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Fell Seal: Arbiter’s Mark review for Xbox One

My history with turn-based RPG’s runs deep. I recall countless hours vanquishing foes in Mario RPG and Uncharted Waters. To this day one of my favorite games of all time is Secret of Mana. When the game list is released here at Xbox Enthusiast it is one of the categories I immediately examine.  Fell Seal: Arbiter’s Mark is the type of game a turn-based strategy fan waits years for. With its hand-drawn art style, solid story, well-composed score, and an extremely rich character class system this game is easily one of note.

Fell Seal: Arbiter’s Mark is a tactical RPG and the first release from developer 6 Eyes Studio. The game is a combination of the talents of a husband and wife team. Pierre Leclerc serves as the games programmer and Christina Leclerc is a skilled pixel artist. Stylistically their creation is simply beautiful. The hand-drawn pixel art evokes a delightful sense of nostalgia for classic RPG titles like Final Fantasy. The musical score contributes its own weight to the classic feeling as well as giving the game compelling musical accompaniment without becoming overly repetitive or annoying.

Storytelling

Fell Seal’s story is an interesting one. Players enter the world which has been under the protection of the Immortals Council for several hundred years. The Immortals help govern civilization through the creation of the Arbiter forces, who battle evil and protect the innocent. Alas, as time has gone on, all is not well. Corruption has infected the Immortal council allowing scum like Alphonse a cruel, rich criminal a pardon for his crimes. The game follows Kyrie, a good Arbiter beginning the training of her latest recruit who arrests Alphonse for murdering a citizen in the street. We discover that he is not only pardoned but then selected as one of the “Marked”, a candidate for an opening for the Immortal Council. All in all this conflict sets the game in motion with a solid backstory and a compelling narrative.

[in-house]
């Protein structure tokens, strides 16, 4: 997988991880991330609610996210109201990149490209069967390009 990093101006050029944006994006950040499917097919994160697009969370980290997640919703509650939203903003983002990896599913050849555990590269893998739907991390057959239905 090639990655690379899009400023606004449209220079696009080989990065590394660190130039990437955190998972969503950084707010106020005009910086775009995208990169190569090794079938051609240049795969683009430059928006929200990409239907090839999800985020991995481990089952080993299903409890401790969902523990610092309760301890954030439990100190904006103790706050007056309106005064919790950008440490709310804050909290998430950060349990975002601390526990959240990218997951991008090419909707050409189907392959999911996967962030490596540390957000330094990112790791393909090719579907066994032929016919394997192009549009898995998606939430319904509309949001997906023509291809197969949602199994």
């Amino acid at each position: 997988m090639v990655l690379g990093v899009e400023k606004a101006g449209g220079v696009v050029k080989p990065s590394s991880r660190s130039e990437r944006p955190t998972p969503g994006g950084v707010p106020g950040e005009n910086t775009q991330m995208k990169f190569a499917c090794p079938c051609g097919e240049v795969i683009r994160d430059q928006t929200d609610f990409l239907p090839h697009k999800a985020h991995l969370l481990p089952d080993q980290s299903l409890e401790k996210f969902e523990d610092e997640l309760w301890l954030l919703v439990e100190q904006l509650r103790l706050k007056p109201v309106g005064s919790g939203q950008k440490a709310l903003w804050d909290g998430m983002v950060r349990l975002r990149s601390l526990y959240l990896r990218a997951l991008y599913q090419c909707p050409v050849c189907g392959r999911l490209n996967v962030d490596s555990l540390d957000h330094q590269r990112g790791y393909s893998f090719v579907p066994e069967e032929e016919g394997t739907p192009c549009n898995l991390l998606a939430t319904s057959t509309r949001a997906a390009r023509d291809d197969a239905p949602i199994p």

Game Mechanics

Mechanically the game functions beautifully. The core mechanic of Fell Seal: Arbiter’s Mark is its rock solid combat system. Players move units around the board in a turn-by-turn style based on their units individual talents. Players can select six characters to use in a combat scenario at a given time using combinations of classes to combat their foes. Character classes are the games strongest component. Players can choose from a base class set of mender and mercenary. From here classes can be customized to an amazing variety. The sub-class options include knight, templar, duelist, reaver, assassin, ranger, scoundrel, gunner, peddler, alchemystic, sorcerer, plague doctor, wizard, druid, fellblade, war-mage, gambler, and gadgeteer. Needless to say, there are a lot of options to choose from. I found the variety of combinations to provide hours of entertainment and give the game a massive amount of replay value.

Conclusions

Fell Seal: Arbiter’s Mark is by far one of the longest games I’ve reviewed for Xbox Enthusiast. In full disclosure, I’m still working my way through the main story but currently have over 20 hours of gameplay within the game. Even without completing the game fully I can easily say it is fantastic. It is one of the more robust turn-based RPG’s I’ve seen in the last several years.

With a strong story, well-conceived combat system, deeply customizable character classes, and a great loot system it has all of the right components going for it. The only negatives I can state against Fell Seal: Arbiter’s Mark is that combat, can move slowly. If the team would include the ability to speed up combat in some manner it would only help it be that much better. If you are a fan of classic RPG’s you will not regret this purchase at all.

Fell Seal: Arbiters Mark

$29.99
8.5

Final Score

8.5/10

Pros

  • Solid Combat System
  • Beautiful Art Style
  • Well conceived story

Cons

  • Combat Moves Slowly
Allen H. Mowers
Allen works professionally in photography, cinematography, and marketing. As a lifelong camera junkie, he channels his creative and technical energy into the craft of photography, both in digital and analog processes.He also loves playing games of all sorts, shapes, and play styles. Most days when he's not doing photo related things he can be found playing D&DDiablo IIIBattlefield 1, or something retro. He also is a co-host and producer on the Min/Max Podcast.

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